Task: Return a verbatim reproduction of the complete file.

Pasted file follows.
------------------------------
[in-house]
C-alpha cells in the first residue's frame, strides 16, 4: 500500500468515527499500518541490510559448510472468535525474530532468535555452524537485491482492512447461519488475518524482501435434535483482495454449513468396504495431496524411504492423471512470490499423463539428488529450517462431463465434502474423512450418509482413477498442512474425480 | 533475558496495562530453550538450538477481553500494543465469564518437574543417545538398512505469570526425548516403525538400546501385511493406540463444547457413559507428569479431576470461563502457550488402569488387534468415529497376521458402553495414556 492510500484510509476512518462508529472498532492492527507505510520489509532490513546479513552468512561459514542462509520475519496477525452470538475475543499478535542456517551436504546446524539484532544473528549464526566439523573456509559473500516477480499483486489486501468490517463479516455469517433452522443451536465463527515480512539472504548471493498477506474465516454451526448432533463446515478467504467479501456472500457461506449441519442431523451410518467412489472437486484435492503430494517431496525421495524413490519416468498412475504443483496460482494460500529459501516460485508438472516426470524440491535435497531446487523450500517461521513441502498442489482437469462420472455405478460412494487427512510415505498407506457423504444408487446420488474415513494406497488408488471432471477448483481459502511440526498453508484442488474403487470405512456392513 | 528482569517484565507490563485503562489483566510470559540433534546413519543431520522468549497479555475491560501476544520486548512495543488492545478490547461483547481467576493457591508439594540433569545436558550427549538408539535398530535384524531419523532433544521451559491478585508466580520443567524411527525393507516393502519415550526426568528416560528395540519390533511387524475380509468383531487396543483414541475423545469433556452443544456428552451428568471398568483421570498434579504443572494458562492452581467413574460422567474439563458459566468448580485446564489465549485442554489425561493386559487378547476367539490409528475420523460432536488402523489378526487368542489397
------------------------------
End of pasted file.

[in-house]
C-alpha cells in the first residue's frame, strides 16, 4: 500500500468515527499500518541490510559448510472468535525474530532468535555452524537485491482492512447461519488475518524482501435434535483482495454449513468396504495431496524411504492423471512470490499423463539428488529450517462431463465434502474423512450418509482413477498442512474425480 | 533475558496495562530453550538450538477481553500494543465469564518437574543417545538398512505469570526425548516403525538400546501385511493406540463444547457413559507428569479431576470461563502457550488402569488387534468415529497376521458402553495414556 492510500484510509476512518462508529472498532492492527507505510520489509532490513546479513552468512561459514542462509520475519496477525452470538475475543499478535542456517551436504546446524539484532544473528549464526566439523573456509559473500516477480499483486489486501468490517463479516455469517433452522443451536465463527515480512539472504548471493498477506474465516454451526448432533463446515478467504467479501456472500457461506449441519442431523451410518467412489472437486484435492503430494517431496525421495524413490519416468498412475504443483496460482494460500529459501516460485508438472516426470524440491535435497531446487523450500517461521513441502498442489482437469462420472455405478460412494487427512510415505498407506457423504444408487446420488474415513494406497488408488471432471477448483481459502511440526498453508484442488474403487470405512456392513 | 528482569517484565507490563485503562489483566510470559540433534546413519543431520522468549497479555475491560501476544520486548512495543488492545478490547461483547481467576493457591508439594540433569545436558550427549538408539535398530535384524531419523532433544521451559491478585508466580520443567524411527525393507516393502519415550526426568528416560528395540519390533511387524475380509468383531487396543483414541475423545469433556452443544456428552451428568471398568483421570498434579504443572494458562492452581467413574460422567474439563458459566468448580485446564489465549485442554489425561493386559487378547476367539490409528475420523460432536488402523489378526487368542489397